These millions are now unemployed and they have no need for gasoline because they don't commute to work. It is much much cheaper to drive 2 miles one way to the nearest mall once a week, than to drive 60 miles one way 5 days a week to Orange County.

  • I'm gonna guess that you're replying to me, so I'll just barge this thread. Sorry, 070444.

    e, I used the store as an example, but I'll spell out the real dynamics of how expenses work when you lose your job.

    The costs of that ridiculous 600 mile commute don't really amount to much when the pay for that job is good. So gas goes up or down. Big whoop. It goes way up? One less dinner out.

    Now you lose your job. UI is a joke and gets you nowhere. Maybe it pays the mortgage. If you're lucky, you can pick up some side work here and there for cash and not report it to UI.

    All the cash flow equations are out the window. You start hemorrhaging cash. Bills are going unpaid. It's just the basics: house, food, clothes, utilities if you can. CC balances? They're only going up until they top out. Pay the minimum.

    At this point, COBRA is a particular nightmare. Outrageous as it seemed when you started to pay, now that it's running out, the cost of micro-group coverage is even worse. Many folks choose to let this go, although I never did.

    Life doesn't stop. You have to keep going. In SoCal, that means driving. That next job isn't in the development and it isn't at the mall. It's probably close to where your previous job was.

    This is where a price rise just kills. As a percentage of income, auto fuel costs are probably quadruple what they were when you were working. At $3/gal, $180 a month = 60 gallons x 20 mpg = 1200 miles / month. At $4.5/gal, $180 a month = 40 gals = 800 miles. That other 400 miles will cost you an additional $90. On a budget of $2000 / month it goes from 9% to about 13.5%.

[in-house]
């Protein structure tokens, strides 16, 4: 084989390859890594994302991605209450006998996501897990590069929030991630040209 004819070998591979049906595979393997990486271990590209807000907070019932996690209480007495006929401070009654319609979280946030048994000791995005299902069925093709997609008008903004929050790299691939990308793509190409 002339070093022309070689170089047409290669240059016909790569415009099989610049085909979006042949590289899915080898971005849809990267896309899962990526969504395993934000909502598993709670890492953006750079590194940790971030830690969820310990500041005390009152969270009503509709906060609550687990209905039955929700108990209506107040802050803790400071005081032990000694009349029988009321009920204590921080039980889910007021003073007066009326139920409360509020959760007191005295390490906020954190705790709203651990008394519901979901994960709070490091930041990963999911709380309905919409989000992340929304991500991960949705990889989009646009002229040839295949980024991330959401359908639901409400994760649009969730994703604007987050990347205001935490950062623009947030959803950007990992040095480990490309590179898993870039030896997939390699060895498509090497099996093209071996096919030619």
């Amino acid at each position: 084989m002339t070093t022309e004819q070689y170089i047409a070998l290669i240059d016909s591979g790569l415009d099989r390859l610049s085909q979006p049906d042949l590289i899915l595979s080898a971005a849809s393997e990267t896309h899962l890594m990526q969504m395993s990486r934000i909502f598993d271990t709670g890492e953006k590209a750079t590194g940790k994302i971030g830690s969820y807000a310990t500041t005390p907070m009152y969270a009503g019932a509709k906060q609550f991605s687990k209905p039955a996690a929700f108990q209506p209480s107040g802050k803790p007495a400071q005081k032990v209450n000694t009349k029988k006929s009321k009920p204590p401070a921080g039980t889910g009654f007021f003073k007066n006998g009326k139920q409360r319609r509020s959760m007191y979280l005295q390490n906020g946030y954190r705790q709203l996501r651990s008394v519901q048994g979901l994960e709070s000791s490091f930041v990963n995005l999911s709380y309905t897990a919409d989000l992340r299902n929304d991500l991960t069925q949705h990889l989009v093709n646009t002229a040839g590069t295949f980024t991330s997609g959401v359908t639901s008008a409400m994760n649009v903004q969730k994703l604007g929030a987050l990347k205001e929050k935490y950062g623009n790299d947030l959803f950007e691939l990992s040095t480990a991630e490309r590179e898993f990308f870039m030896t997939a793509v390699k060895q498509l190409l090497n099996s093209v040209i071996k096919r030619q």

You'll just have to trust me that having to find 4.5% in your budget – already stretched way past the limit – is something to which you would be sensitive.

    Your comments give the impression that losing one's job means an end of activity or the need to be mobile in our highly mobile world. Take my word for it, and spare yourself the pleasure of finding out for yourself. Reality is a lot more complicated.


  • Gavin Longmuir

    The graph shows that the price of oil today is about where it was in 2006, yet the number of people on food stamps has doubled. Not much of a correlation there!

    The big issue is excessive regulation, which has driven industry out of the US and thereby killed the economy. Enviros claim that we have become more energy efficient; in reality, we have just exported energy-using industry (and the jobs it creates) to China.

    A secondary issue in Southern California is illegal immigration — although that is not to be discussed in Politically Correct circles. For a poor Mexican, US food stamps are way more generous than the support the Mexican government offers.

    Bottom line — the price of gasoline may be kicking people while they are down, but it is not the reason they are down in the first place. The reason they are down is unsustainable dysfunctional government.


    By Sarah O’Connor in Washington

    Published: September 4 2009 20:10 | Last updated: September 4 2009 20:47

    The number of working Americans turning to free government food stamps has surged as their hours and wages erode, in a stark sign that the recession is inflicting pain on the employed as well as the newly jobless.

    While the increase in take-up is often attributed to the sharp rise in unemployment – which on Friday hit 9.7 per cent – the Financial Times has learnt that some 40 per cent of the families now on food stamps have “earned income”, up from 25 per cent two years ago.

    The agriculture department, which runs the programme, attributes this rise to workers having their hours cut back.